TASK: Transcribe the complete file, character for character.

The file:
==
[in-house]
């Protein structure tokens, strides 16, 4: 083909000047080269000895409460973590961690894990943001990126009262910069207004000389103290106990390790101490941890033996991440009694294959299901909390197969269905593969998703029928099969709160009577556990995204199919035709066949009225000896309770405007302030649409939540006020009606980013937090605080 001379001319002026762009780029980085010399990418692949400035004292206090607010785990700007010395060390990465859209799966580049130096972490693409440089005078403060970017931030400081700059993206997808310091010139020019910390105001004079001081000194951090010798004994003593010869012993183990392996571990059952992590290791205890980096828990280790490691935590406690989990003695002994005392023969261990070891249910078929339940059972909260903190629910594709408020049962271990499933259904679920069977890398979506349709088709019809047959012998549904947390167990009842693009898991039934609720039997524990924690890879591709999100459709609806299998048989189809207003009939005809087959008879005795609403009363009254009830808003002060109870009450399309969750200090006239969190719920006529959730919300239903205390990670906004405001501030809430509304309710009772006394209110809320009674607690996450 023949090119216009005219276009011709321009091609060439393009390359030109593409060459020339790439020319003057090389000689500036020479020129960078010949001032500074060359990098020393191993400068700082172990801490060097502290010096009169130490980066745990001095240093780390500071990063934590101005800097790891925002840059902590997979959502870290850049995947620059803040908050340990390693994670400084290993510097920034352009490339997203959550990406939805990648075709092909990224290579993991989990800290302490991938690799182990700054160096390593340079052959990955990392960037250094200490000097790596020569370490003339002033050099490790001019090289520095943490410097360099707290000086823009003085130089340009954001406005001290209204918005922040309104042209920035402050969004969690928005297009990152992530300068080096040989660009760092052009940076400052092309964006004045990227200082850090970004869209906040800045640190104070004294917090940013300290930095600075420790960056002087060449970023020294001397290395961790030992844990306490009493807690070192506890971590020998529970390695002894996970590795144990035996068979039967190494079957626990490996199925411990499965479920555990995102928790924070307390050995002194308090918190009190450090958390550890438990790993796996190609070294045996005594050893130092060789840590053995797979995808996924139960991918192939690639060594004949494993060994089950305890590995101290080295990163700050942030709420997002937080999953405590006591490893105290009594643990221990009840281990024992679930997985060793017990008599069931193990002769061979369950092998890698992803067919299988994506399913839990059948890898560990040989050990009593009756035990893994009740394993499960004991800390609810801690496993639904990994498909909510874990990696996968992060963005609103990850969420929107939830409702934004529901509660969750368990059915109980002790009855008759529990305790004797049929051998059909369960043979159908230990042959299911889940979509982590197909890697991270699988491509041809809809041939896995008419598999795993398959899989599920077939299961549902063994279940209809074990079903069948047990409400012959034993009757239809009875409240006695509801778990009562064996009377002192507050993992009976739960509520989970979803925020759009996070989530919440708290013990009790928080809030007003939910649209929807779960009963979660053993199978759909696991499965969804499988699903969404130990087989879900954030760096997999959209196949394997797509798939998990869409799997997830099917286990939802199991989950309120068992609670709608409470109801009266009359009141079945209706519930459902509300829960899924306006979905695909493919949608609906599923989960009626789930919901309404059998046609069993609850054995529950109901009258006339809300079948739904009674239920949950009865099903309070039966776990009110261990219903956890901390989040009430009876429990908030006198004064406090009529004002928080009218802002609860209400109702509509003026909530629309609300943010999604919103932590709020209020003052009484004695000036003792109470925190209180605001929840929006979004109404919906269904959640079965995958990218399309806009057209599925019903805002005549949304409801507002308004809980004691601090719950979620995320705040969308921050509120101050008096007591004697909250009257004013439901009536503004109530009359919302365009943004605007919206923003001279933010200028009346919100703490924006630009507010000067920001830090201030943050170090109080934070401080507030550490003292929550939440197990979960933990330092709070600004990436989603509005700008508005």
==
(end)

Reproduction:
[in-house]
């Protein structure tokens, strides 16, 4: 083909000047080269000895409460973590961690894990943001990126009262910069207004000389103290106990390790101490941890033996991440009694294959299901909390197969269905593969998703029928099969709160009577556990995204199919035709066949009225000896309770405007302030649409939540006020009606980013937090605080 001379001319002026762009780029980085010399990418692949400035004292206090607010785990700007010395060390990465859209799966580049130096972490693409440089005078403060970017931030400081700059993206997808310091010139020019910390105001004079001081000194951090010798004994003593010869012993183990392996571990059952992590290791205890980096828990280790490691935590406690989990003695002994005392023969261990070891249910078929339940059972909260903190629910594709408020049962271990499933259904679920069977890398979506349709088709019809047959012998549904947390167990009842693009898991039934609720039997524990924690890879591709999100459709609806299998048989189809207003009939005809087959008879005795609403009363009254009830808003002060109870009450399309969750200090006239969190719920006529959730919300239903205390990670906004405001501030809430509304309710009772006394209110809320009674607690996450 023949090119216009005219276009011709321009091609060439393009390359030109593409060459020339790439020319003057090389000689500036020479020129960078010949001032500074060359990098020393191993400068700082172990801490060097502290010096009169130490980066745990001095240093780390500071990063934590101005800097790891925002840059902590997979959502870290850049995947620059803040908050340990390693994670400084290993510097920034352009490339997203959550990406939805990648075709092909990224290579993991989990800290302490991938690799182990700054160096390593340079052959990955990392960037250094200490000097790596020569370490003339002033050099490790001019090289520095943490410097360099707290000086823009003085130089340009954001406005001290209204918005922040309104042209920035402050969004969690928005297009990152992530300068080096040989660009760092052009940076400052092309964006004045990227200082850090970004869209906040800045640190104070004294917090940013300290930095600075420790960056002087060449970023020294001397290395961790030992844990306490009493807690070192506890971590020998529970390695002894996970590795144990035996068979039967190494079957626990490996199925411990499965479920555990995102928790924070307390050995002194308090918190009190450090958390550890438990790993796996190609070294045996005594050893130092060789840590053995797979995808996924139960991918192939690639060594004949494993060994089950305890590995101290080295990163700050942030709420997002937080999953405590006591490893105290009594643990221990009840281990024992679930997985060793017990008599069931193990002769061979369950092998890698992803067919299988994506399913839990059948890898560990040989050990009593009756035990893994009740394993499960004991800390609810801690496993639904990994498909909510874990990696996968992060963005609103990850969420929107939830409702934004529901509660969750368990059915109980002790009855008759529990305790004797049929051998059909369960043979159908230990042959299911889940979509982590197909890697991270699988491509041809809809041939896995008419598999795993398959899989599920077939299961549902063994279940209809074990079903069948047990409400012959034993009757239809009875409240006695509801778990009562064996009377002192507050993992009976739960509520989970979803925020759009996070989530919440708290013990009790928080809030007003939910649209929807779960009963979660053993199978759909696991499965969804499988699903969404130990087989879900954030760096997999959209196949394997797509798939998990869409799997997830099917286990939802199991989950309120068992609670709608409470109801009266009359009141079945209706519930459902509300829960899924306006979905695909493919949608609906599923989960009626789930919901309404059998046609069993609850054995529950109901009258006339809300079948739904009674239920949950009865099903309070039966776990009110261990219903956890901390989040009430009876429990908030006198004064406090009529004002928080009218802002609860209400109702509509003026909530629309609300943010999604919103932590709020209020003052009484004695000036003792109470925190209180605001929840929006979004109404919906269904959640079965995958990218399309806009057209599925019903805002005549949304409801507002308004809980004691601090719950979620995320705040969308921050509120101050008096007591004697909250009257004013439901009536503004109530009359919302365009943004605007919206923003001279933010200028009346919100703490924006630009507010000067920001830090201030943050170090109080934070401080507030550490003292929550939440197990979960933990330092709070600004990436989603509005700008508005």